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Re: Using linker directives to conditionally choose code

On 05.09.14 15:01, Chris Lalancette wrote:
> In the current system, all of the interrupt handlers are defined as
> weak symbols, defaulting to an empty handler.  If you want to actually
> handle the interrupt, you override the weak symbol with a strong
> symbol, and handle the interrupt in your code.

That method is commonly used, on a variety of platforms. It seems very
generic, simple to use, and efficient at runtime. (Since code selection
occurs at link time.) If a non-empty generic handler is preferred, then
the substitution is trivial. (I tend to provide an alarm, since
occurrence of an unhandled interrupt is a serious design/cpu_config

>     However, I'm trying to do something a little more generic, without
> using (much) more flash space.  What I would like to do is to define a
> "registration" interface where users of the API would register a
> callback, and then there would be generic versions of the interrupt
> handlers that would figure out which interrupt happened, clear it out,
> and call the appropriate callback(s).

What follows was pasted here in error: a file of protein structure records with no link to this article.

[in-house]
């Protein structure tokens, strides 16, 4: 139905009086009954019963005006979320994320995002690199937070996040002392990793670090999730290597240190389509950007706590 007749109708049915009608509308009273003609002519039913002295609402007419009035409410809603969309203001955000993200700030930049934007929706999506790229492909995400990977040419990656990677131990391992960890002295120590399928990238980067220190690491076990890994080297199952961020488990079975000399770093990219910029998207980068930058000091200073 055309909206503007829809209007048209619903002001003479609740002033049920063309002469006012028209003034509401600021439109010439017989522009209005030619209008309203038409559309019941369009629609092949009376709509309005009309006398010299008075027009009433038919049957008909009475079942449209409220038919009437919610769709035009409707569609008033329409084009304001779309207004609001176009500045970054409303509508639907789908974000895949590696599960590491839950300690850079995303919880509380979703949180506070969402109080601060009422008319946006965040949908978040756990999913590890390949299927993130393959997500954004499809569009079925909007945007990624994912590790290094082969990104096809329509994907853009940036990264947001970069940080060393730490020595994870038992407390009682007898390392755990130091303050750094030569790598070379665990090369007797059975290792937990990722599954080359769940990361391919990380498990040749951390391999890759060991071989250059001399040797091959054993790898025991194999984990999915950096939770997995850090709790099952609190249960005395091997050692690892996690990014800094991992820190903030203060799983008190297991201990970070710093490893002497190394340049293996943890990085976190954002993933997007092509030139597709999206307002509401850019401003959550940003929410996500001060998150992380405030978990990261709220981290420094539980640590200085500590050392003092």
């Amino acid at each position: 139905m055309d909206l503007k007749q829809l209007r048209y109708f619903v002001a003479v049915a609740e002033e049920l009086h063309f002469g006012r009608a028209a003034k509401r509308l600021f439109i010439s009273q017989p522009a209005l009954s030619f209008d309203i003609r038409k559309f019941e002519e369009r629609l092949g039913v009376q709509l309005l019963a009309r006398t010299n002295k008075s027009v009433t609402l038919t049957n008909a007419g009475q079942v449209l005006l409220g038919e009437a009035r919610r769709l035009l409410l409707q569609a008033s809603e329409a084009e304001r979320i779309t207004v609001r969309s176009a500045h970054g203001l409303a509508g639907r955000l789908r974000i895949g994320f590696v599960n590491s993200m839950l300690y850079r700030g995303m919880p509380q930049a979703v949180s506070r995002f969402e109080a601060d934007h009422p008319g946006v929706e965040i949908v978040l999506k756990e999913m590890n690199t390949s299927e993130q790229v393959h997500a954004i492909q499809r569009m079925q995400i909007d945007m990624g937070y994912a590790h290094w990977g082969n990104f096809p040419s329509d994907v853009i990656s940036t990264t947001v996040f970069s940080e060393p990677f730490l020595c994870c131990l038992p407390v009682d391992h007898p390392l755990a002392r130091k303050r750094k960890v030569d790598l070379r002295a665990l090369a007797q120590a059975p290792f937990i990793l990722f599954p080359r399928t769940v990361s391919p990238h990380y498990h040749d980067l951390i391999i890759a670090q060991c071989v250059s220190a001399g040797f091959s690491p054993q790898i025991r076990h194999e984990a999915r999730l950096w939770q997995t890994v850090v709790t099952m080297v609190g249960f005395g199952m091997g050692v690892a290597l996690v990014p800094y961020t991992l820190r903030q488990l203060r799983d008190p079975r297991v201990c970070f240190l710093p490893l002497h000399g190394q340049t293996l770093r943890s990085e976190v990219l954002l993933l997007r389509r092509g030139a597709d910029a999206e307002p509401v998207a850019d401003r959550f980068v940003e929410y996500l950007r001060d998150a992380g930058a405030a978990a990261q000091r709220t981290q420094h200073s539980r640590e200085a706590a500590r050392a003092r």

ISTM that "generic" in this context means "runtime reconfigurable".
(In that the existing link-time selection defaults to a generic handler,
via the weak symbols, in the absence of overriding strong symbols. I.e.
it does what your subject line asks for.)

>  Something like:
> static (void)(*isr1_cb)(void);
> static (void)(*isr2_cb)(void);
> void ISR_Handler(void)
> {
>     figure_out_which_interrupt_fired();
>     if (isr1_fired && isr1_cb)
>         isr1_cb();
>     if (isr2_fired && isr2_cb)
>         isr2_cb();
>     clear_out_isr1_and_isr2();
> }

All the run-time "figure_out_which_interrupt_fired()" and "if
(isr1_fired && isr1_cb)" rigmarole slows interrupt handling, and may be
unacceptable in many hard real-time embedded applications. Have you
considered achieving the runtime reconfigurability by simply using a
function pointer at each interrupt handler? That avoids merging all
interrupts into one, then thrashing about to untangle them again.

Run-time arbitration of which ISR to run also precludes making these
decisions at link-time, obviously. That leaves me struggling to
understand how it would be possible to use "linker directives to
conditionally choose code" in the described scenario?

If I've missed something, then apologies.


... assume that the jobs are going to China or somewhere else, and certainly
there is some manufacturing going to China, but ... there are fewer manufacturing
jobs in China as well. They are down by 20 million just since the 1990s. So jobs
are leaving both China and the United States in manufacturing and going to robots.

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